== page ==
Czech Institute for Study of Totalitarian Regimes: Instruction of WWII subject matter needs to be refined
At a press conference organized yesterday by the Institute for the Study of Totalitarian Regimes (Ústav pro studium totalitních režimů - ÚSTR), representatives of eight educational organizations presented their ideas for improving how the history of the Second World War is taught in the Czech Republic. Those participating in the discussion represented the organizations Antikomplex, Collegium Bohemicum, Československo 38-89, the Terezín Institute Initiative (Institut Terezínské iniciativy), the Museum of Romani Culture (Muzeum romské kultury), the Terezín Memorial (Památník Terezín), ÚSTR and the Jewish Museum in Prague (Židovské muzeum v Praze).
The ÚSTR said that while the 70th anniversary of the end of the Second World War this year has given rise to a wave of interest in the topic, the current instruction of this subject matter in the Czech schools is not able to respond to the discussions going on in society right now. Tereza Vávrová of the Antikomplex educational organization said it is key to view history, and especially the topic of war, from various perspectives.
"Multiple perspectives offer the pupils a beautiful resource for how to grasp this kind of material in particular," she explained. Jaroslav Pinkas, a curriculum designer for the ÚSTR, said: "The topic of the Second World War has decidedly not been forgotten by the schools, but we are arriving at a higher level of discussion now. This is no longer about whether this subject is being taught, but how."
The Museum of Romani Culture strives for a greater emphasis on the commemoration of the history of the Romani Holocaust in the Czech lands, which was probably one of the most thoroughly-performed genocides of the Second World War. The beginning of that genocide involved the establishment of the special "Gypsy camps" at Hodonín u Kunštátu and Lety u Písku in 1942.
Those camps gradually imprisoned about one-third of the 6 500 "Gypsies and Gypsy half-breeds" recorded by a census of Bohemia and Moravia. In March 1943 the prisoners of both camps and most of the Romani people who had retained their liberty up until then were transported to Auschwitz.
Of the roughly 5 000 Romani people from Bohemia and Moravia, approximately 600 returned from Auschwitz, which means they were almost completely annihilated. Europe-wide the Holocaust claimed hundreds of thousands of Romani victims.
The Romani Holocaust was not discussed in Czechoslovakia until after the fall of the communist regime and to this day is frequently not covered when material about the war is taught. This is probably linked to the negative attitude held by contemporary Czech society about Romani people, thanks to which such topics remain on the fringe.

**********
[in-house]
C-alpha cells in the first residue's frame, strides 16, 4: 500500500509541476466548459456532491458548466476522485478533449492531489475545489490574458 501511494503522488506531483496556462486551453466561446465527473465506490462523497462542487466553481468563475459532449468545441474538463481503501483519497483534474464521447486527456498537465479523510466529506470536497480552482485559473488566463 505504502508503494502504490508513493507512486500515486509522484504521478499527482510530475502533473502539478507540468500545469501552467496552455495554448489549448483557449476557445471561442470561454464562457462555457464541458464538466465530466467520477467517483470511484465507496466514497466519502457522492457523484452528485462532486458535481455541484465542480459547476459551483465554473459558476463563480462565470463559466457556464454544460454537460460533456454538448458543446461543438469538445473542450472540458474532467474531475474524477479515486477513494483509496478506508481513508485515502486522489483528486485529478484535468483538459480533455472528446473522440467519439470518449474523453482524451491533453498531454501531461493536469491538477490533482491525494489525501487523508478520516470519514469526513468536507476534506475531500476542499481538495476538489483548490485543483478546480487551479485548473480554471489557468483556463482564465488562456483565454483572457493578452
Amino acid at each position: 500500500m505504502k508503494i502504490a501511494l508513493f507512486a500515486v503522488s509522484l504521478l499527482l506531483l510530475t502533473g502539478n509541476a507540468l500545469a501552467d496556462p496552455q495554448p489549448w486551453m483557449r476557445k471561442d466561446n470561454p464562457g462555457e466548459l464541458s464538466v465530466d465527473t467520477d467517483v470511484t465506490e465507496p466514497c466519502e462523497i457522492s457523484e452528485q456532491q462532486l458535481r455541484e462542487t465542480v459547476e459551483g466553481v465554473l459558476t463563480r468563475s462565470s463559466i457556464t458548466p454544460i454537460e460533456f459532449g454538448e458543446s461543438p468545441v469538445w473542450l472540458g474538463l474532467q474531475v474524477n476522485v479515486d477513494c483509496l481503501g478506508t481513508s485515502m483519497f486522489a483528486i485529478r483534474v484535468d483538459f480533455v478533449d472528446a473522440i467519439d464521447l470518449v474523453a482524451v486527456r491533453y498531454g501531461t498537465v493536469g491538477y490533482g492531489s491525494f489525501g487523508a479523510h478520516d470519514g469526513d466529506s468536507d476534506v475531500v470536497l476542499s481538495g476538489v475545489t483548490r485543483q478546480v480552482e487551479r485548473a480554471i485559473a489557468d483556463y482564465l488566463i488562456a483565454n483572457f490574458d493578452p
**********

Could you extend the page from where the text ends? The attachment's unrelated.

In order to expand the information taught about the Second World War, teachers can used materials developed by the Collegium Bohemicum, for example, which are available at the www.skolademocracie.cz website. The Terezín Institute Initiative is also running a project called the Terezín Album, which accumulates information about Holocaust victims in the Czech lands and leads students to an understanding of the larger context of the Holocaust through the stories of individual people.
The Terezín Memorial is also contributing to education about the Second World War by organizing educational projects for youth from Bohemia and from abroad. In addition, the memorial designs teaching materials and methods; its "Schoolchildren in the Protectorate" project describes the regime in the Protectorate of Bohemia and Moravia through the example of what its schools were like.
- Czech festival against totalitarianism focuses on student protest
- Czech Green Party: Mayors' proposals echo approaches taken by totalitarian regimes
- Czech lower house decides not to strip MP of immunity over his remarks denying the Holocaust of the Roma
- Czech lower house committee does not recommend stripping MP of immunity over denying the Holocaust of the Roma
- Roma testimonies recall their families' Holocaust suffering
- Czech MPs avoid round table about the Holocaust and its Romani victims
- Monika Mihaličková to the Czech Senate: Election laws must not allow the horrors of the Holocaust to repeat
- Czech Police ask lower house to lift immunity on MP who called Romani genocide site a "non-existing pseudo-concentration camp"
- Lety after the Romani genocide, Part Two: Survivors erect a cross, protests against pig farm ignored
- Czech intelligence: "Pure pragmatists" overtaking traditional extremists could be exploited by the Kremlin
- Czech Police must re-investigate one MP for Holocaust denial, but head of ultranationalist party will not be prosecuted
- Lety after the Romani genocide, Part One: Local authorities wanted to build another camp there for Roma after the war
- VIDEO: Chair of Committee for the Redress of the Roma Holocaust in the Czech Republic on the archaeological findings there
- Holocaust memorial in Czech town will bloom with yellow crocuses in the spring